Last week, Boulder City Council extended a nine-month moratorium on new medical marijuana businesses. It was a surprising move for a community perceived as medical-pot friendly. But senior assistant city attorney Kathy Haddock argues that it was necessary due in part to the belief that MMJ is not nearly the cash cow it's advertised as being.
Haddock hasn't personally crunched all the data, and even if she had, her expertise isn't in budgeting. Still, she suspects that "it's not a matter of whether we're in the red, but how much we're in the red.
"My fees alone, if we put a number on them, as the city does for its internal calculating, take up half of the fees paid by the businesses. And even though my work on this is a lot, it's not half of the total work the city does. It's much less than that. And knowing how much more time other people put into this, and seeing some of the analysis from other departments, there's no question the impact has been very broad and much more than anybody anticipated -- and very intense, with the glut of applications."
The 2012 Boulder City Council.
The set-up costs alone were staggering, Haddock notes.
"We had to write our regulations because the city council directed that we go ahead and allow these businesses before the state had written its laws," she points out. "And the way the state law was written, they don't even start looking at the businesses until the local governments decide to issue a license -- and they don't look at things like zoning and land use. They do inspections for security issues and things like that, but they don't have to do all the building review things, like fire-suppression stuff, that happens at the city level. The city's staff is involved in those things, and it's been overwhelming at times."
Wouldn't sales tax offset some of these expenses? Not by Haddock's calculations. "Sales tax isn't supposed to cover cost related to a particular program, but the peripheral things government has to do to support businesses -- like law-enforcement responses and the cost of keeping up the streets, so people can get to dispensaries. It's not supposed to reimburse the city for the cost of running one particular type of business."
Hence, the moratorium, which Haddock characterizes as "not just a breather -- it's a pause on the activity, so we can do some analysis. Because otherwise, we're trying to do analysis on a moving target, and we don't have the resources to do that and process applications at the same time."
A moratorium would allow the council time to consider additional limitations on medical marijuana businesses, including (1) whether to limit the total number of licenses in Boulder; (2) whether to prohibit grows serving dispensaries outside of Boulder; (3) the impact of grows on the availability of industrial land in Boulder; (4) city resources necessary to properly regulate these businesses; (5) the effect on Boulder of neighboring municipalities deciding not to allow medical marijuana businesses or only allowing dispensaries; (6) the effect of the state medical marijuana enforcement being 2-5 years behind where they anticipated being at this point; (7) determining the appropriate amount of fees for applications, because the current fees have not covered the city's costs of reviewing applications; (8) necessary changes to the code to adequately regulate medical marijuana businesses in a manner that will be enforced by Boulder courts; (9) how to protect the city in view of recent and pending court decisions finding that the federal government has pre-empted the city's regulation of marijuana in several areas; and (10) to see how courts will enforce the city's laws in pending cases.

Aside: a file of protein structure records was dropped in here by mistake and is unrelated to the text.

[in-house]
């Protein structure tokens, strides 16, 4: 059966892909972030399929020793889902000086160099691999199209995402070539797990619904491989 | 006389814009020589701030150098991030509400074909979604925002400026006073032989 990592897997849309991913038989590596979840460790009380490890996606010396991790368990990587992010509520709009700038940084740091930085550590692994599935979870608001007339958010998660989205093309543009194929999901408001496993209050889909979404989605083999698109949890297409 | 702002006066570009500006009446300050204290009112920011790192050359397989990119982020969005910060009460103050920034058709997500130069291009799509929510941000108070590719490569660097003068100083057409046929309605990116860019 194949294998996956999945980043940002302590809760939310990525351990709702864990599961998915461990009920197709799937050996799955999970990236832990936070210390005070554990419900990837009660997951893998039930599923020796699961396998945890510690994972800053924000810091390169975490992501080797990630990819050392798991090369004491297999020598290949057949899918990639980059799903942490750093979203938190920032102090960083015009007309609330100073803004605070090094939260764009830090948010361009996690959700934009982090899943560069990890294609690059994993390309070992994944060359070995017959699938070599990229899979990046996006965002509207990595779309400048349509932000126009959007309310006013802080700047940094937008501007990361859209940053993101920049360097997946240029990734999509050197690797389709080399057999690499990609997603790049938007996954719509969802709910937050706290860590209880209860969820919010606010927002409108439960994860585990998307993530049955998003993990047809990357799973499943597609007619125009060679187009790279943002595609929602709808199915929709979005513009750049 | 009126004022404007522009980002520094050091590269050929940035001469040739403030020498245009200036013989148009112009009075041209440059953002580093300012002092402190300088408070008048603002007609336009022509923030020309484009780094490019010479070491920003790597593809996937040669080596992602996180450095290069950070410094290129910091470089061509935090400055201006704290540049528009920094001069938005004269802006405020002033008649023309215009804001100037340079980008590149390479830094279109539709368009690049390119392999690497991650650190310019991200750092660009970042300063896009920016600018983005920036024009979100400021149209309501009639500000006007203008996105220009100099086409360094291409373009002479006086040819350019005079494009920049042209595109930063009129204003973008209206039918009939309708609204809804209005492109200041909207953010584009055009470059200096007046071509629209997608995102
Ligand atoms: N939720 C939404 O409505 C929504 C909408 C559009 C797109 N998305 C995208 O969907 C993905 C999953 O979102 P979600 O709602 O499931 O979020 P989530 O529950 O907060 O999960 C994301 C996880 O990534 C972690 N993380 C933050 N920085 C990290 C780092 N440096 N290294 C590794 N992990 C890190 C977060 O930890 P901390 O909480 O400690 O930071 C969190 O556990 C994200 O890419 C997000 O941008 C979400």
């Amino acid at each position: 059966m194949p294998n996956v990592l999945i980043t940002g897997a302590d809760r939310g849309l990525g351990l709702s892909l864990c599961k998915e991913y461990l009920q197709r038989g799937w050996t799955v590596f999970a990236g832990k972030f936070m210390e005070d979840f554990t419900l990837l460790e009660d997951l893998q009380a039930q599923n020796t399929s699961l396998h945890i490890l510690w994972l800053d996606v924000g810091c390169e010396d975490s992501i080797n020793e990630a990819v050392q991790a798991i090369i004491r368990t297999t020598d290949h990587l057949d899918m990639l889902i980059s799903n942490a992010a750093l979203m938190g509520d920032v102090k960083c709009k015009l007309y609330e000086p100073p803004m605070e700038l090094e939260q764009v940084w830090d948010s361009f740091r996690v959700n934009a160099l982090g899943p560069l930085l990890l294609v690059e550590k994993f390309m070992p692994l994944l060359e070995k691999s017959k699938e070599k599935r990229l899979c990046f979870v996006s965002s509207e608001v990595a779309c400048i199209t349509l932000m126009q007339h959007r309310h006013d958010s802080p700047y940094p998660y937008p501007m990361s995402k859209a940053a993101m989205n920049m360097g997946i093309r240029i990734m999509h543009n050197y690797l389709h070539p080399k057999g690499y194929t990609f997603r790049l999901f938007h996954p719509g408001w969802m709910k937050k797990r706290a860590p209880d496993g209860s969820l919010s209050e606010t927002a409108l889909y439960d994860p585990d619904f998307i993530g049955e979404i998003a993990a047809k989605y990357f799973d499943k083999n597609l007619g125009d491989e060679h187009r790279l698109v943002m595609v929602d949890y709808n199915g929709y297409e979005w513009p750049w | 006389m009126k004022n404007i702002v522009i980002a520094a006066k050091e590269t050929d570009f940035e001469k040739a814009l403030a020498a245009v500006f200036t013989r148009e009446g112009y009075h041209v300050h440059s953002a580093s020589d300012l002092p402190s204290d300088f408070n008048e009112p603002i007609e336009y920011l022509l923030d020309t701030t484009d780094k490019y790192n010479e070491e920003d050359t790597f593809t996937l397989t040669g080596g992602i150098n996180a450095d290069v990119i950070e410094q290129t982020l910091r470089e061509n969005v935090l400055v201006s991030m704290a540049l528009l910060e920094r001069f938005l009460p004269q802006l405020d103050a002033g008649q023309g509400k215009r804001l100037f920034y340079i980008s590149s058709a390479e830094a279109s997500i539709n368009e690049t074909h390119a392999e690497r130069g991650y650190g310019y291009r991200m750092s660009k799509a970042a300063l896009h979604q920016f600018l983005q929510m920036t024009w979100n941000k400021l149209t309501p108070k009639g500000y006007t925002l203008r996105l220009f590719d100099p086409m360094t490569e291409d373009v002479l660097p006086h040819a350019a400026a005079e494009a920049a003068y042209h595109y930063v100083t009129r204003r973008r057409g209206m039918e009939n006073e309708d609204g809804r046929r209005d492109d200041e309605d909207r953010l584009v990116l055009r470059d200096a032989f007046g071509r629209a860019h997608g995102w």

The sudden federal interest in medical marijuana businesses in Colorado, exemplified by U.S. Attorney John Walsh's seizure threat to 23 dispensaries near schools, is a particularly important factor, Haddock believes, since it "puts the city in a difficult position with respect to regulation. Not that the city would stop licensing medical marijuana businesses, but there may be some changes we need to make so that we're safer from legal challenges, or would be more likely to prevail if there were a legal challenge against what the city is doing."
In addition, she continues, "we need time to analyze the impact of medical marijuana taking up all the industrial space in the city," as well as to consider saturation limits not only for dispensaries, but also grows and marijuana-infused-products businesses, shorthanded as MIPs. According to the city's calculations, there are currently 75 licensed medical marijuana businesses in Boulder: 32 dispensaries, 37 grows and six MIPs. On top of that, twelve license applications (for five dispensaries, five grows and two MIPs) still pending from the 119 submitted as of late December. Haddock stresses that the dozen remaining aps will be processed despite the moratorium's passage.
When asked if she's heard as many positives as negatives about the moratorium, Haddock jokes that "I only get the complaints." However, she concedes that "there's no reason for existing businesses to complain, because they've been protected from new businesses coming into the city until November."
Here's the aforementioned agenda item.
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More from our Marijuana archive: "Medical marijuana: Did Boulder's publication of a map showing grow locations violate the law?"